Novo Nordisk is already an obesity drug giant with its blockbuster Wegovy, but its appetite for cardiometabolic drugs continues. The Danish pharmaceutical giant is satisfying that hunger by acquiring a startup with a new approach to weight loss, sealing its second acquisition deal this month.
The latest acquisition target is Embark Biotech. Under the terms of the deal announced Wednesday, Novo Nordisk will pay 15 million (about $16.4 million) in cash up front. Another 456 million (about $498 million) is tied to major milestones.
Embark was born in 2017, as an outgrowth of the Center for Basic Metabolic Research of the Novo Nordisk Foundation at the University of Copenhagen. The startup was co-founded by Zach Gerhart-Hines, a professor at the university whose research focuses on the biology of adipose (fat) tissue.
Many of the drugs being developed for obesity, including Wegovy, suppress the appetite. Wegovy is a GLP-1 agonist, which mimics the hormone GLP-1 and causes the body to produce more insulin, the hormone that regulates blood sugar. Although GLP-1 agonists found their first use as treatments for type 2 diabetes, their effects on weight loss have made them attractive as anti-obesity drugs.
Embark had previously claimed to have discovered a new lens that not only suppresses appetite but also increases energy expenditure to burn calories. The target isn’t mentioned in the Novo Nordisk announcement, but the Gerhart-Hiness University lab has made progress in researching G protein-coupled receptor 3, or GPR3. This receptor drives thermogenesis, which is another way of saying heat production. In thermogenesis, fat cells take glucose and fatty acids from the blood and burn them for fuel.
In mice genetically modified to produce excessive amounts of GPR3 in adipose tissue, also called brown fat, scientists at the University of Copenhagen found that the test animals were protected against metabolic diseases. This protection continued even as the mice continued to receive a high-calorie diet. The results of the study were published in 2021 in the journal Cell. The research was funded by the European Research Council, the Independent Research Fund of Denmark and the Novo Nordisk Foundation.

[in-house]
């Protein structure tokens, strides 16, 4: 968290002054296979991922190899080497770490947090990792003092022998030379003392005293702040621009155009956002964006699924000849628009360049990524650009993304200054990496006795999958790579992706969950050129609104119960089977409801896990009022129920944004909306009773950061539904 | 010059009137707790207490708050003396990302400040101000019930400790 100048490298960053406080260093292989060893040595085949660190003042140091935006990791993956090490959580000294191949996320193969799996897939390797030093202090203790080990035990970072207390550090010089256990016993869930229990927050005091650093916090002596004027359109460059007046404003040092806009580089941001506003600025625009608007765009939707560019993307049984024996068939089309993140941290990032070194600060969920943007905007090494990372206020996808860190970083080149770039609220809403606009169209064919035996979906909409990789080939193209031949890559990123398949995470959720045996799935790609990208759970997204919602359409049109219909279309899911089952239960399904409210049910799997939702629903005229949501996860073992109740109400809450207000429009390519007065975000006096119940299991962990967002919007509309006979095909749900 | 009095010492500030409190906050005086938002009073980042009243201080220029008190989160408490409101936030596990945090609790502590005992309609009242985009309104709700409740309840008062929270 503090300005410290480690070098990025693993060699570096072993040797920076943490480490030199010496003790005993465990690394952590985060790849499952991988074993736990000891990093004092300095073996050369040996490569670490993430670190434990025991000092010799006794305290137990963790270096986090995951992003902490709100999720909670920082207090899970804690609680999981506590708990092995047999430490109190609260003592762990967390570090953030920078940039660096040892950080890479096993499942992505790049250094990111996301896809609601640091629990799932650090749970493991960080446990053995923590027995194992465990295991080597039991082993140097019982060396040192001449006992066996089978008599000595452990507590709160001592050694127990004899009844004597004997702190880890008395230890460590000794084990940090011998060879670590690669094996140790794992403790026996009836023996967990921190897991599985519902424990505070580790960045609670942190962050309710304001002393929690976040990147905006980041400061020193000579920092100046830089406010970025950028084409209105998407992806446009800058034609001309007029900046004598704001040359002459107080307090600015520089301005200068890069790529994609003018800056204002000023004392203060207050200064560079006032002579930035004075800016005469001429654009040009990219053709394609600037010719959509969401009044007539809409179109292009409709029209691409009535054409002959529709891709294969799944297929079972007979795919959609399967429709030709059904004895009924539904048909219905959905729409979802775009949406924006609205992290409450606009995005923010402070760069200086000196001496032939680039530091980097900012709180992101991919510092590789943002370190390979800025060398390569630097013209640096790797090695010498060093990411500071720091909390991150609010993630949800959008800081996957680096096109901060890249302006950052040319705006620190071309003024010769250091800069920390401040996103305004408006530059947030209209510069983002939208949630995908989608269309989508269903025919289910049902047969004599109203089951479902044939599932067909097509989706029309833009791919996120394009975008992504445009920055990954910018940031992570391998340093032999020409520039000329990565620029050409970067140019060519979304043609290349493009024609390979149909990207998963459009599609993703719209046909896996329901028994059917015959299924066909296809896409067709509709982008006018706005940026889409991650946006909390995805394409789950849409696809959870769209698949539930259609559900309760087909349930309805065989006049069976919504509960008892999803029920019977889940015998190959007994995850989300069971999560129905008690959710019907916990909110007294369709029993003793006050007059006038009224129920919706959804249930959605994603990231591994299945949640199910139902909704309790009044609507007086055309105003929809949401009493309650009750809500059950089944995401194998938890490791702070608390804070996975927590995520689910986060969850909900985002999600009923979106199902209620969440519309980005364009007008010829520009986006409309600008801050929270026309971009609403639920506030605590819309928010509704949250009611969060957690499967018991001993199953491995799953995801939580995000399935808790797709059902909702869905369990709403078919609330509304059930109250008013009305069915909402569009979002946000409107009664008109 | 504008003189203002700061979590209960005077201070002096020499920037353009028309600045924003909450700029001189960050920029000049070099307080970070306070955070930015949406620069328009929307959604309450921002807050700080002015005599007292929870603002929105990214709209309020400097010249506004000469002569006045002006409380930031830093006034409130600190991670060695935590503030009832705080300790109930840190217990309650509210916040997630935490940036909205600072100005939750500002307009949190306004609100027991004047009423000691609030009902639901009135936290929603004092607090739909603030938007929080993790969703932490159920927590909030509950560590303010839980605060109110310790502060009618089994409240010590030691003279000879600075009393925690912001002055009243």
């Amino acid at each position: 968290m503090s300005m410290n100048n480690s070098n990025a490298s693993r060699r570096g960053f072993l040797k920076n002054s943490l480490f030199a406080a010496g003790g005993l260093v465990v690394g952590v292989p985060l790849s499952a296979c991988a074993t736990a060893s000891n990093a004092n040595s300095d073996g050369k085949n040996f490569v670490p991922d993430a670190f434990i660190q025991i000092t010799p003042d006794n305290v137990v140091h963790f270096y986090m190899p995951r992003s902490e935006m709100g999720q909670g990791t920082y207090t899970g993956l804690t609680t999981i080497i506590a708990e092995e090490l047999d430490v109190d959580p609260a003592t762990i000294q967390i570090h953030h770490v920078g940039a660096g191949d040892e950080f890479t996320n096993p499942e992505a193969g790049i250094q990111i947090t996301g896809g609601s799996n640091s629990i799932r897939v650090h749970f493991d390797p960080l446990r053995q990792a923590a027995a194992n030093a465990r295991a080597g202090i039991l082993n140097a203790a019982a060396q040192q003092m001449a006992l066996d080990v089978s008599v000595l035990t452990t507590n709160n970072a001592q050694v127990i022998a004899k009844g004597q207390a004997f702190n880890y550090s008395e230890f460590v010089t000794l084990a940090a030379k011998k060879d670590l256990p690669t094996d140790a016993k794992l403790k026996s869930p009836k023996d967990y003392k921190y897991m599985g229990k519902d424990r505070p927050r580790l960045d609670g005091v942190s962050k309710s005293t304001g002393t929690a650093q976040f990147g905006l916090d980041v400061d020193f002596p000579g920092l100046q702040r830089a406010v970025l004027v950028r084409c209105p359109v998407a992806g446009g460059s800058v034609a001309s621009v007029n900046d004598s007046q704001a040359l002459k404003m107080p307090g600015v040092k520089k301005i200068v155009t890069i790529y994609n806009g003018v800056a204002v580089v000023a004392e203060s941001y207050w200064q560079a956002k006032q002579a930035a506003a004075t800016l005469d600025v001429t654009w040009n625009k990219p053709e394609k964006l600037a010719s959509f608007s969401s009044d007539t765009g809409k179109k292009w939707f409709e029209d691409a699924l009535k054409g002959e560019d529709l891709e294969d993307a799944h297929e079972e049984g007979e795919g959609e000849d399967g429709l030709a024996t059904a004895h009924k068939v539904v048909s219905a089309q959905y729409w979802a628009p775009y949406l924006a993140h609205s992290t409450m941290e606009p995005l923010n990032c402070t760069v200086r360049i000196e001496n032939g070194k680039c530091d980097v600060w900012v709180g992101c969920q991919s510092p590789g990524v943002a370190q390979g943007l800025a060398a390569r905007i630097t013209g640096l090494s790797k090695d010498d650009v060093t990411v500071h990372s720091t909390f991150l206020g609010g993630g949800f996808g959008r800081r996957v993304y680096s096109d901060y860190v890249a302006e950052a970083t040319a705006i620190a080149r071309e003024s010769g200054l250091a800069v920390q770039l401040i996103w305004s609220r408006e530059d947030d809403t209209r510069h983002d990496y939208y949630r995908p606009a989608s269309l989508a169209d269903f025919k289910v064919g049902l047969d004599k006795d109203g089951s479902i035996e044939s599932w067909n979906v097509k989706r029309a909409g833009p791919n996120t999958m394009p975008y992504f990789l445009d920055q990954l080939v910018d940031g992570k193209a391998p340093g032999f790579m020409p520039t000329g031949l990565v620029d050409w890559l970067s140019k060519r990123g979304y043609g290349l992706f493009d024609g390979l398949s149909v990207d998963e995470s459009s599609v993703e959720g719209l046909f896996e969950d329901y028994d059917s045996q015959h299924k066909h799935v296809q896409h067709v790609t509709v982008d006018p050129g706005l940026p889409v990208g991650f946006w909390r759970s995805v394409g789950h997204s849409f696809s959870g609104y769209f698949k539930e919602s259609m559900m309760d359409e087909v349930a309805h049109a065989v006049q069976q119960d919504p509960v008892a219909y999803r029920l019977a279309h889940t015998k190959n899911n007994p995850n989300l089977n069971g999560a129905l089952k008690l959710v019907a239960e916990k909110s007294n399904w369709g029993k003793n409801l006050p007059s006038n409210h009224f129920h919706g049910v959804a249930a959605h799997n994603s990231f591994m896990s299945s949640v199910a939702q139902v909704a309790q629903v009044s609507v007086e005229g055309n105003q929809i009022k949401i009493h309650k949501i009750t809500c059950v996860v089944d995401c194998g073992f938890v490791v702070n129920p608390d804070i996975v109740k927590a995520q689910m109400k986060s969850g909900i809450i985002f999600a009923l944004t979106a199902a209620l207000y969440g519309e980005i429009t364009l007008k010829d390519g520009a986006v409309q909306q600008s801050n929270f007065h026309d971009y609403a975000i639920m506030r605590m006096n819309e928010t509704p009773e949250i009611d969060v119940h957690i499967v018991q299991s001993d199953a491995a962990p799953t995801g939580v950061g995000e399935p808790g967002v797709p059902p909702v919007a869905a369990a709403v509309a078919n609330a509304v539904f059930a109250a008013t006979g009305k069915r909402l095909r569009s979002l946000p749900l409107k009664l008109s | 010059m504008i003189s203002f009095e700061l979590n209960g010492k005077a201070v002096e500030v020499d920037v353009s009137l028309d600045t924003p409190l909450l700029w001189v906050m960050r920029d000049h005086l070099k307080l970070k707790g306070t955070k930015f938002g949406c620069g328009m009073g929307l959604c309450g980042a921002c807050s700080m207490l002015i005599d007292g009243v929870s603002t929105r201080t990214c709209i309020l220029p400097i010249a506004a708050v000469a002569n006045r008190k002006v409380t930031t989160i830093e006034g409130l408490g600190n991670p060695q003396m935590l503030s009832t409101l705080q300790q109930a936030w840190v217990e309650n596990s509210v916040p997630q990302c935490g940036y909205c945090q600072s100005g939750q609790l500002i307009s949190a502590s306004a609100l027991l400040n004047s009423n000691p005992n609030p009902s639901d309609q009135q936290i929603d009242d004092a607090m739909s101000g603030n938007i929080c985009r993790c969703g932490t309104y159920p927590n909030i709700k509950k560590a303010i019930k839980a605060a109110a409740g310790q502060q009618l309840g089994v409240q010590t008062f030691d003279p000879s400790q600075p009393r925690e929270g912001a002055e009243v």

Novo Nordisk says Embark’s development of its lens began with an initial collaboration with the pharmaceutical giant. Research continued with support from the InnoBooster program at the Innovation Fund Denmark and the BioInnovation Institute. Embark Biotech employees will remain and work at a new entity called Embark Laboratories, a Danish biotechnology dedicated to cardiometabolic diseases with a particular focus on therapies that emphasize energy expenditure. Gerhart-Hines is the Chief Technology Officer of Embark Laboratories. Novo Nordisk has the ability to acquire selected assets from Embark Laboratories based on Embark Biotech discoveries. These drugs could be further developed for indications such as obesity and type 2 diabetes.
Novo Nordisk has been engaged in obesity research for 25 years, and we are continually looking for new ways to address this serious, chronic disease, Brian Finan, vice president of obesity research at Novo Nordisk, said in a prepared statement. We are excited by the opportunity to advance Embark Biotech’s core program and look forward to co-creating new treatments for cardiometabolic diseases with Embark Laboratories to complement our internal research and development.
The acquisition of Embark gives Novo Nordisk a different approach to metabolic disorders than that taken by Inversago, a startup whose acquisition agreement was announced three weeks ago. Inversago is clinically developing small molecules that block the cannabinoid receptor type 1, or CB1, a receptor found in the central nervous system and gastrointestinal system. Blockade of this receptor can suppress your appetite. If Inversagos’ drug candidates hit major milestones, Novo Nordisk could end up paying its shareholders more than $1 billion.
Embark isn’t the only startup aiming to increase cellular energy expenditure as a way to lose weight. Nearly a year ago, Rivus Pharmaceuticals filed a $132 million Series B funding round to support mid-stage clinical development of drugs it calls controlled metabolic accelerators. These small molecules target energy-producing components of cells called mitochondria, increasing their energy expenditure. The science at Rivus, headquartered in Charlottesville, Va., comes from Gencia, a biotechnology focused on mitochondria-targeting drugs.
Photo: Liselotte Sabroe/Scanpix Denmark/AFP, via Getty Images
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